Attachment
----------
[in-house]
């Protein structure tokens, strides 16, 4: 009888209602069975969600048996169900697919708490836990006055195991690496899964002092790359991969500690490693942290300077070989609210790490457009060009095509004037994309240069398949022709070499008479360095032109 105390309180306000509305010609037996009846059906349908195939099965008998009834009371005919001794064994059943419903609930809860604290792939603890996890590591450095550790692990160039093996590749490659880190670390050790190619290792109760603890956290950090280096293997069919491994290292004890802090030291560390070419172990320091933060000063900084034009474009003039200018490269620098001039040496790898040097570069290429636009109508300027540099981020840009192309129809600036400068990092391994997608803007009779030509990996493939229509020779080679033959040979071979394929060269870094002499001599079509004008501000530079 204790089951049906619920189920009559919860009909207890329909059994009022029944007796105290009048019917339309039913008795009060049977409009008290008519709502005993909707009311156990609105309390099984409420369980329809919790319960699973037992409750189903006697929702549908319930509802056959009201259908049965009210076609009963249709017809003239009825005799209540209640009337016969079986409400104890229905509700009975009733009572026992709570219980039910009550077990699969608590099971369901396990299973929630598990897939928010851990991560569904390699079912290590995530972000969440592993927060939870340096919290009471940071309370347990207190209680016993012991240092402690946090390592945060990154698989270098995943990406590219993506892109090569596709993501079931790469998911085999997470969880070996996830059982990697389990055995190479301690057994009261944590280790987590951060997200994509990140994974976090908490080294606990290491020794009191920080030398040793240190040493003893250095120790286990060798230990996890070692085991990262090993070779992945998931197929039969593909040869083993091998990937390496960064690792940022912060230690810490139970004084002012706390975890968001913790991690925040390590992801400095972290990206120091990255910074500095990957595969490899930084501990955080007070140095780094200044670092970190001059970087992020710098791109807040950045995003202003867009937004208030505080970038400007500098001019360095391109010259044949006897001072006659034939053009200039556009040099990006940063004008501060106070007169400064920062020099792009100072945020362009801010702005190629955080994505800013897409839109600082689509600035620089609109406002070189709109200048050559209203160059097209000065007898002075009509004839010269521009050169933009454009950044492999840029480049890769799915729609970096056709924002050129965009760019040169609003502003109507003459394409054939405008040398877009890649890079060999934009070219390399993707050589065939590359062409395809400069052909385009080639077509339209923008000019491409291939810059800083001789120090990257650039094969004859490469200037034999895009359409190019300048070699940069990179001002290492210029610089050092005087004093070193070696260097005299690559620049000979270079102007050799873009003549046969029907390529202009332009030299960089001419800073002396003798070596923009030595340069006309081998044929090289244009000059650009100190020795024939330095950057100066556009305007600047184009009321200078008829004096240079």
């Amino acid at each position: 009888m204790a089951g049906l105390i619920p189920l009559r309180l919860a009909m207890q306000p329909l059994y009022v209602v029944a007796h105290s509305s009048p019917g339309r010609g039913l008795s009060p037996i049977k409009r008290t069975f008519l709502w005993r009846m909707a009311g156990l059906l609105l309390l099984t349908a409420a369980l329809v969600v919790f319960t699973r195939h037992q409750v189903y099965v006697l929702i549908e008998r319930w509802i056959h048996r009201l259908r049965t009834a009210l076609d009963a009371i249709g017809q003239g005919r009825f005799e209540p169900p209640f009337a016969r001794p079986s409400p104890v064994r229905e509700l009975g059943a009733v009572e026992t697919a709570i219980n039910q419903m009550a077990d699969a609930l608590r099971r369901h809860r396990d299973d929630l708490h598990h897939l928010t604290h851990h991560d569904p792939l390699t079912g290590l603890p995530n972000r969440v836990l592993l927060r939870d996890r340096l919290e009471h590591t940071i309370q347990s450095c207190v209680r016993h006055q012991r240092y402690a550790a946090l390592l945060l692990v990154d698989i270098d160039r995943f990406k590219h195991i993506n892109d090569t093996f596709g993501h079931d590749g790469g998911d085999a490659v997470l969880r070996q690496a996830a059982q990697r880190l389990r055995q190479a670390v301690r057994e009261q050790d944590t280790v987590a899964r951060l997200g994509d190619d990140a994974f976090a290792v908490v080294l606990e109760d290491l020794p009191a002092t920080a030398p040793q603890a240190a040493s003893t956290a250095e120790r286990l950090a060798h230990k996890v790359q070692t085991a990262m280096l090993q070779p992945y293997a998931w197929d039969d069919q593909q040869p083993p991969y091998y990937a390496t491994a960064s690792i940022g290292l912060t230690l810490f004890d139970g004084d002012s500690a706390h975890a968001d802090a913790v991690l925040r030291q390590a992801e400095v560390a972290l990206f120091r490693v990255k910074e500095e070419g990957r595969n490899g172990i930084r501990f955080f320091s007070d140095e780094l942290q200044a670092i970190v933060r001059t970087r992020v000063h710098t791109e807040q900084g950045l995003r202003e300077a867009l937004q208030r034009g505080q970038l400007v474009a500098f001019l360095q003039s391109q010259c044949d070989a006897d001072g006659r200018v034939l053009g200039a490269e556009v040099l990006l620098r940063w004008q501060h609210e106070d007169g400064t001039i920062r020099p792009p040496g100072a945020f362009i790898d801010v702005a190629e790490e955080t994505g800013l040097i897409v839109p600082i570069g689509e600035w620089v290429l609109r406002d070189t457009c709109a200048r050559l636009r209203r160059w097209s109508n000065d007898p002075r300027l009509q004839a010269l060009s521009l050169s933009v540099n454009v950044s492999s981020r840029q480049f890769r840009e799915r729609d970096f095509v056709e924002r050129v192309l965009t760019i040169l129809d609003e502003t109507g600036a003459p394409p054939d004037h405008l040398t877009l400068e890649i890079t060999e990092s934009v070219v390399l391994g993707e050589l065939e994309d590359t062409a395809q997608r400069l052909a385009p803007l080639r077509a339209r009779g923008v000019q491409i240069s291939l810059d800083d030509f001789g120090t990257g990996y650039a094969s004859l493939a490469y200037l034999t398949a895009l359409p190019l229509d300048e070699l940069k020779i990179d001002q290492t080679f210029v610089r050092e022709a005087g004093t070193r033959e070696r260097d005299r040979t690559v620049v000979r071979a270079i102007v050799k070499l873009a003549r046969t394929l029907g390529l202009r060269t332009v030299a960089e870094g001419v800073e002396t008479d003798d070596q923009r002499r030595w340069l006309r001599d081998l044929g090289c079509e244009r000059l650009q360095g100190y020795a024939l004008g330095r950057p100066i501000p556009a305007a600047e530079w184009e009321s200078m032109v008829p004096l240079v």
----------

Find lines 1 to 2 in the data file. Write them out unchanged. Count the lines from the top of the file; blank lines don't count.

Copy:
[in-house]
């Protein structure tokens, strides 16, 4: 009888209602069975969600048996169900697919708490836990006055195991690496899964002092790359991969500690490693942290300077070989609210790490457009060009095509004037994309240069398949022709070499008479360095032109 105390309180306000509305010609037996009846059906349908195939099965008998009834009371005919001794064994059943419903609930809860604290792939603890996890590591450095550790692990160039093996590749490659880190670390050790190619290792109760603890956290950090280096293997069919491994290292004890802090030291560390070419172990320091933060000063900084034009474009003039200018490269620098001039040496790898040097570069290429636009109508300027540099981020840009192309129809600036400068990092391994997608803007009779030509990996493939229509020779080679033959040979071979394929060269870094002499001599079509004008501000530079 204790089951049906619920189920009559919860009909207890329909059994009022029944007796105290009048019917339309039913008795009060049977409009008290008519709502005993909707009311156990609105309390099984409420369980329809919790319960699973037992409750189903006697929702549908319930509802056959009201259908049965009210076609009963249709017809003239009825005799209540209640009337016969079986409400104890229905509700009975009733009572026992709570219980039910009550077990699969608590099971369901396990299973929630598990897939928010851990991560569904390699079912290590995530972000969440592993927060939870340096919290009471940071309370347990207190209680016993012991240092402690946090390592945060990154698989270098995943990406590219993506892109090569596709993501079931790469998911085999997470969880070996996830059982990697389990055995190479301690057994009261944590280790987590951060997200994509990140994974976090908490080294606990290491020794009191920080030398040793240190040493003893250095120790286990060798230990996890070692085991990262090993070779992945998931197929039969593909040869083993091998990937390496960064690792940022912060230690810490139970004084002012706390975890968001913790991690925040390590992801400095972290990206120091990255910074500095990957595969490899930084501990955080007070140095780094200044670092970190001059970087992020710098791109807040950045995003202003867009937004208030505080970038400007500098001019360095391109010259044949006897001072006659034939053009200039556009040099990006940063004008501060106070007169400064920062020099792009100072945020362009801010702005190629955080994505800013897409839109600082689509600035620089609109406002070189709109200048050559209203160059097209000065007898002075009509004839010269521009050169933009454009950044492999840029480049890769799915729609970096056709924002050129965009760019040169609003502003109507003459394409054939405008040398877009890649890079060999934009070219390399993707050589065939590359062409395809400069052909385009080639077509339209923008000019491409291939810059800083001789120090990257650039094969004859490469200037034999895009359409190019300048070699940069990179001002290492210029610089050092005087004093070193070696260097005299690559620049000979270079102007050799873009003549046969029907390529202009332009030299960089001419800073002396003798070596923009030595340069006309081998044929090289244009000059650009100190020795024939330095950057100066556009305007600047184009009321200078008829004096240079």